By Blair Drake, MOAA Contributing Editor
When former Army Capt. Stephen Moss learned the United Way of Broward County Florida was starting a program to support veterans, he knew this was his opportunity.
His daughter, Shannon, had been injured while serving in Iraq and honorably discharged. Because of complications and red tape, it took two years until she was able to have reconstructive surgery on her badly damaged shoulder. But it was too late.
“In the hospital room, we met with the surgeon, who said, ‘I did the best I could, but the system failed. The wait was too long. She’ll have a permanent disability in her shoulder,’” recalls Moss.
Because Shannon needed to keep her shoulder immobile for several months, she couldn’t work or go back to school. Her doctor also recommended she have six months of physical therapy. However, the VA would only provide three and it would take up to a full year to receive her first disability check.
Moss asked the doctor what happens to other veterans who don’t have the support of parents or family in this type of situation. The doctor bluntly replied, “They go homeless.”
“At that moment, I hoped some day I would have an opportunity to change that system,” Moss says. “It’s horrible that you served your country and then can’t afford to take care of yourself.”
Fast-forward to January 2013, and Moss is chair of the United Way of Broward County’s newly launched Mission United program. The goal is to provide employment, housing, and legal services to help servicemembers returning from Iraq and Afghanistan readjust to civilian life.
Within the first few months, Moss says, they realized veterans of all generations also needed assistance, so they expanded the program to include all veterans and their families.
Stephen Moss, center, pictured with his wife, Rhoda, left, and daughter, Shannon, right, helped the United Way of Broward County start Mission United. (Courtesy of Dolphin Digital Media)
Today, Mission United of Broward County has helped over 10,000 veterans with housing, employment, pro bono legal services, health and health care, education, and financial services. Veterans and their families can connect with these services by calling the United Way 211 number, available 24/7. When veterans dial 2-1-1, trained United Way information and referral specialists will assess their needs and turn them over to a case manager who becomes the point of contact and reaches out to the veteran to meet with them and get them the services they need.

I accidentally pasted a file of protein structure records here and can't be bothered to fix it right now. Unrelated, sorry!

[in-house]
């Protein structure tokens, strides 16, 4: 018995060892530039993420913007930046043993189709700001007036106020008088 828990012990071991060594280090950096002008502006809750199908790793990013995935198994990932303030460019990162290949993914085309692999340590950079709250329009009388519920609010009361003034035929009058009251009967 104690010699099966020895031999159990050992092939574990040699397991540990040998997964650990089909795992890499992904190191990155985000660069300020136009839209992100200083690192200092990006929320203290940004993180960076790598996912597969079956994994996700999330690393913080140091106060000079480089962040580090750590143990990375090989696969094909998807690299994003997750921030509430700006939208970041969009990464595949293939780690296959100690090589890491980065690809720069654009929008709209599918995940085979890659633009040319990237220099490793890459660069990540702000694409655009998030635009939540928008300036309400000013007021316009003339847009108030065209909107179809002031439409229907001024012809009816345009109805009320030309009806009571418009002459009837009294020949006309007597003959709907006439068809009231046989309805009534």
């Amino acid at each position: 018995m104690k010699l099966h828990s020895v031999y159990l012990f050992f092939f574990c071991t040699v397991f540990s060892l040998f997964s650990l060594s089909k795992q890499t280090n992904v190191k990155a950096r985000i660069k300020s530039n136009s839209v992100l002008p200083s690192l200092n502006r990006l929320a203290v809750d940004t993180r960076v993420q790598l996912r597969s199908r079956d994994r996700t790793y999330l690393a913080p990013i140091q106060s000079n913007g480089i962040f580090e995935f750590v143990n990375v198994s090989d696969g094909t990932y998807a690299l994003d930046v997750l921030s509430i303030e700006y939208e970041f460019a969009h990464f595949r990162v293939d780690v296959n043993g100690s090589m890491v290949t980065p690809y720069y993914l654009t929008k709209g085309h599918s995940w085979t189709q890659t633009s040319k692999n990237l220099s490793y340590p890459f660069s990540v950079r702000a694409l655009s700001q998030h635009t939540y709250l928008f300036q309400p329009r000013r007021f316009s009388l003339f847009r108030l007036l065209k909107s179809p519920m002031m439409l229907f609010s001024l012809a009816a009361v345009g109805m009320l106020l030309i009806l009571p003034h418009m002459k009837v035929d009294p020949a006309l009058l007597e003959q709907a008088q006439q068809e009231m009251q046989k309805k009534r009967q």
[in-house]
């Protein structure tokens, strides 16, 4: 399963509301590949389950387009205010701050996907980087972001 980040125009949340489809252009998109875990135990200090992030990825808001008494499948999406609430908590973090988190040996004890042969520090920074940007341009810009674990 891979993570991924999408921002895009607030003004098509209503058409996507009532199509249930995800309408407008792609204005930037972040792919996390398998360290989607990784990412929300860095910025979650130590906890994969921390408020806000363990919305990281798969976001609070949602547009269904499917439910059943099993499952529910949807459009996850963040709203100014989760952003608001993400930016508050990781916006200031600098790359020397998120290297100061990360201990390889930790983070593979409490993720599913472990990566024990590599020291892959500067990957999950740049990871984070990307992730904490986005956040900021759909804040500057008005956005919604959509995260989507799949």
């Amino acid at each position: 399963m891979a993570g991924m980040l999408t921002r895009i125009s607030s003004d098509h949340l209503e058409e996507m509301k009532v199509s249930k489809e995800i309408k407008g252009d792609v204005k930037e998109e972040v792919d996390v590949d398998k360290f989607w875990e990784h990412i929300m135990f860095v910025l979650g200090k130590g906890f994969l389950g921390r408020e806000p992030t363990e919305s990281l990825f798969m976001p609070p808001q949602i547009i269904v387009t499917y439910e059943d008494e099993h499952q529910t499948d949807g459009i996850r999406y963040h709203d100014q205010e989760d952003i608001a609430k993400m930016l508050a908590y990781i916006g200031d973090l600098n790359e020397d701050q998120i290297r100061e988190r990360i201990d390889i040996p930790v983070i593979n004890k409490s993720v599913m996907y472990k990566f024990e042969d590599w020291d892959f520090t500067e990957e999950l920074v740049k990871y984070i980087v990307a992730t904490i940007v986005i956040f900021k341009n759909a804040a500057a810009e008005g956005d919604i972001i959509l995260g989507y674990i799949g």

Since the launch of Mission United of Broward County, 23 United Ways across the country have launched Mission United programs in their communities.
While each program is different based on the needs of local veterans and their families and services provided in the community, a critical component for all is partnerships with other community groups.
“It’s a very collaborative effort,” explains Moss, now founding chair of the Mission United Advisory Council. “In every community we start, there are volunteers who reach out to every other organization that provides services to veterans and their families about how they can work together.”
Chapters Join the Cause
Among those organizations are MOAA chapters. In Florida, the Broward County, Historic Mayport, Sarasota, and Lee Coast chapters all have developed relationships with Mission United in their communities. The Lee Coast Chapter has been a sponsor organization of United Way of Lee, Hendry, Glades, and Okeechobee Counties’ Mission United since its start in November 2016. For several years prior, the chapter had been meeting monthly with representatives from other community organizations to address the unmet needs of veterans and servicemembers and their families, but the groups were lacking a single entity to coordinate these important services and resources.
“I had looked for that coordinator since we started,” says Rear Adm. Roger Triftshauser, USN (Ret), past president of the Lee Coast Chapter and a Mission United stakeholder. “Without someone answering that call 24/7, we couldn’t move forward and be successful. We were at a crossroads, but this collaboration [with the United Way] has been imperative to carry on with what we started.”
To date, Mission United of Lee, Hendry, Glades, and Okeechobee Counties has assisted over 3,000 veterans. “It’s filling the gaps for these veterans,” says Triftshauser. “There’s a need, and the number of veterans we’ve served is proof of that.”
In addition to serving as a sponsor organization, the Lee Coast Chapter has made monetary donations — of $5,000 in both 2019 and 2018 — to the program.
Triftshauser and Moss want to see Mission United continue to expand throughout the country, and both agree partnerships with community groups, like MOAA chapters, is a key component of that growth.
“MOAA is the perfect partner to work together to assist veterans and their families,” says Moss, who joined the Broward County Chapter.
“It’s the grassroots efforts from community groups that help make these programs successful,” Triftshauser says. “These pro bono services are out there for veterans, they just don’t know about them. We’ve got something, and we’ve got to make it work.”